This is a once-in-a-generation opportunity to reunite this ancient landscape which is currently severed by a huge volume of road traffic

Historic England, the National Trust and English Heritage

Following a public consultation held earlier this year which attracted feedback from local communities, heritage groups, archaeologists, historians and engineers, Highways England has modified the plans, including moving the position of one of the entrances to the tunnel to avoid conflicting with the solstice alignment. The route, it said, ensures the Stonehenge World Heritage site will be protected and enhanced for people from across the world to enjoy.

Historic England, the National Trust and English Heritage said in a joint statement they welcomed the announcement and believed the amended route can, if designed and located with the utmost care, deliver a lasting legacy for the World Heritage Site and restore peace and tranquillity to the Stonehenge landscape.

“The Stonehenge World Heritage Site is internationally-important not just for Stonehenge itself but for the unique and rich concentrations of burial mounds and monuments in the landscape,” the statement said. “The route announced today will ensure the winter solstice alignment will be unspoilt by lights and traffic from the road. We also want to see the globally important archaeology protected, the settings of the ancient burial sites respected and the views between those sites restored.”

How the view from Stonhemge looks now. Courtesy of the Department for Transport
How it could look once the tunnel is built. Courtesy of the Department for Transport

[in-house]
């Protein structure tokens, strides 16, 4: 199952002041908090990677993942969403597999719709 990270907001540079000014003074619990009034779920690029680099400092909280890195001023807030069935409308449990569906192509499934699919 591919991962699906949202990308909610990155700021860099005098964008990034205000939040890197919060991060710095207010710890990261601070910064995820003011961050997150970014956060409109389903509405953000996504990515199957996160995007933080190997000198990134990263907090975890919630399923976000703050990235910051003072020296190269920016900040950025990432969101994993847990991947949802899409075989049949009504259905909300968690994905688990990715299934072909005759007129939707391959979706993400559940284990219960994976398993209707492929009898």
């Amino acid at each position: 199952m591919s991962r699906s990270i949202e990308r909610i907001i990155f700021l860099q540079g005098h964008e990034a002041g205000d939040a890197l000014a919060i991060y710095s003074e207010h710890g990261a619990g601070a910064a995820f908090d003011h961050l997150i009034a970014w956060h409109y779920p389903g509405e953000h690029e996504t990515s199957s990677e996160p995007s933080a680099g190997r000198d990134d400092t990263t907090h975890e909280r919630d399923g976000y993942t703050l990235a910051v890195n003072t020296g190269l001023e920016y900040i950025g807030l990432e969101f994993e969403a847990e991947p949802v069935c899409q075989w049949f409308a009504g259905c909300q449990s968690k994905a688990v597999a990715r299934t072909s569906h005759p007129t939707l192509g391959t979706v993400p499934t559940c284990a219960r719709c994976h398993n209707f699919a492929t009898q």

The transport Secretary, Chris Grayling, said the tunnel will remove the traffic blight on local communities and enhance the famous landmark. He added that it will reconnect the two halves of the 6,500 acre World Heritage site which is currently split by the road, and remove the sight and sound of traffic from the Stonehenge landscape.

Secretary of State for Culture, Karen Bradley, added: “Stonehenge has captured the imagination of people around the world for centuries and is a site of global importance. With over one million visitors a year it is one of the jewels in the UK’s crown and it is important that we preserve it for generations to come. This investment from the government will help make the visitor experience much more enjoyable and this is good news for local residents and businesses who will benefit from the new route.”

The preferred route includes:

  • 8 miles of free-flowing, high-quality dual carriageway
  • a tunnel at least 1.8 miles long underneath the World Heritage site, closely following the existing A303 route, but a further 50 metres away from the monument, avoiding important archaeological sites and avoiding intrusion on the view of the setting sun from Stonehenge during the winter solstice
  • a new bypass to the north of the village of Winterbourne Stoke
  • junctions with the A345 and A360 either side of the World Heritage site.
The proposed route. Courtesy of the Department for Transport

Historic England, the National Trust and English Heritage said it was now critical to ensure that the benefits of this new route can be realised through careful design and mitigation of archaeological risks, particularly at the western portal of the tunnel and the approach road.

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What Happens Now

Early 2018 Statutory consultation on proposed scheme
Late 2018 Submit planning application
2021 (TBC) Start on site